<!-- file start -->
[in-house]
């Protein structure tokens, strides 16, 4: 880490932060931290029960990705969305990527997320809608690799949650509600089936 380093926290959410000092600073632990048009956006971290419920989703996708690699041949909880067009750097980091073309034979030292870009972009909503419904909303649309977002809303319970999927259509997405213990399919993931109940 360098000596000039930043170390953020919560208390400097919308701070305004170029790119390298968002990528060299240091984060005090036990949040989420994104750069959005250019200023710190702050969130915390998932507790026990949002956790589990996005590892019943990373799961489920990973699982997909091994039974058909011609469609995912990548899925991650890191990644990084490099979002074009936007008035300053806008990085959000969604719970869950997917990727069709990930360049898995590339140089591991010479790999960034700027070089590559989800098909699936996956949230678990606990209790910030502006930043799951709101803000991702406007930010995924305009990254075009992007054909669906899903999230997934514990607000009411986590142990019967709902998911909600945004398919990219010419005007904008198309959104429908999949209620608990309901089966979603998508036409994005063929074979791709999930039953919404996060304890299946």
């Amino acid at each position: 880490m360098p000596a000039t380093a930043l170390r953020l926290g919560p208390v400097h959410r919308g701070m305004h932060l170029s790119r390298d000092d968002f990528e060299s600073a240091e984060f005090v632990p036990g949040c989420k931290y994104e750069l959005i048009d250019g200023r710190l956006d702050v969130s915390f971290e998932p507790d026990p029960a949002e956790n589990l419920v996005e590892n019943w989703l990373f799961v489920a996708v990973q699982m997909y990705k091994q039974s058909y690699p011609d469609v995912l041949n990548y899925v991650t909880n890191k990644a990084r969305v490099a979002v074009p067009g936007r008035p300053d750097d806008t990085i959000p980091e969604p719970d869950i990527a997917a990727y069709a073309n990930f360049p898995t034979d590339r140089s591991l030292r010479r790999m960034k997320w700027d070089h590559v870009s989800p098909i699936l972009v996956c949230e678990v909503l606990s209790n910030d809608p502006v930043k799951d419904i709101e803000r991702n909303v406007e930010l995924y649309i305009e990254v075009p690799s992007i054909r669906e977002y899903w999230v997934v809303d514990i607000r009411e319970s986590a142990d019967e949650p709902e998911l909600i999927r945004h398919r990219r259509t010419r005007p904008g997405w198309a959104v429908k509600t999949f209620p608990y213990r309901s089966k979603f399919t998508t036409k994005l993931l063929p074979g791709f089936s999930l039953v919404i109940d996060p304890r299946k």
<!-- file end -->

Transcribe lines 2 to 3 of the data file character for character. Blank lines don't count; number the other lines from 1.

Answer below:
């Protein structure tokens, strides 16, 4: 880490932060931290029960990705969305990527997320809608690799949650509600089936 380093926290959410000092600073632990048009956006971290419920989703996708690699041949909880067009750097980091073309034979030292870009972009909503419904909303649309977002809303319970999927259509997405213990399919993931109940 360098000596000039930043170390953020919560208390400097919308701070305004170029790119390298968002990528060299240091984060005090036990949040989420994104750069959005250019200023710190702050969130915390998932507790026990949002956790589990996005590892019943990373799961489920990973699982997909091994039974058909011609469609995912990548899925991650890191990644990084490099979002074009936007008035300053806008990085959000969604719970869950997917990727069709990930360049898995590339140089591991010479790999960034700027070089590559989800098909699936996956949230678990606990209790910030502006930043799951709101803000991702406007930010995924305009990254075009992007054909669906899903999230997934514990607000009411986590142990019967709902998911909600945004398919990219010419005007904008198309959104429908999949209620608990309901089966979603998508036409994005063929074979791709999930039953919404996060304890299946």
């Amino acid at each position: 880490m360098p000596a000039t380093a930043l170390r953020l926290g919560p208390v400097h959410r919308g701070m305004h932060l170029s790119r390298d000092d968002f990528e060299s600073a240091e984060f005090v632990p036990g949040c989420k931290y994104e750069l959005i048009d250019g200023r710190l956006d702050v969130s915390f971290e998932p507790d026990p029960a949002e956790n589990l419920v996005e590892n019943w989703l990373f799961v489920a996708v990973q699982m997909y990705k091994q039974s058909y690699p011609d469609v995912l041949n990548y899925v991650t909880n890191k990644a990084r969305v490099a979002v074009p067009g936007r008035p300053d750097d806008t990085i959000p980091e969604p719970d869950i990527a997917a990727y069709a073309n990930f360049p898995t034979d590339r140089s591991l030292r010479r790999m960034k997320w700027d070089h590559v870009s989800p098909i699936l972009v996956c949230e678990v909503l606990s209790n910030d809608p502006v930043k799951d419904i709101e803000r991702n909303v406007e930010l995924y649309i305009e990254v075009p690799s992007i054909r669906e977002y899903w999230v997934v809303d514990i607000r009411e319970s986590a142990d019967e949650p709902e998911l909600i999927r945004h398919r990219r259509t010419r005007p904008g997405w198309a959104v429908k509600t999949f209620p608990y213990r309901s089966k979603f399919t998508t036409k994005l993931l063929p074979g791709f089936s999930l039953v919404i109940d996060p304890r299946k």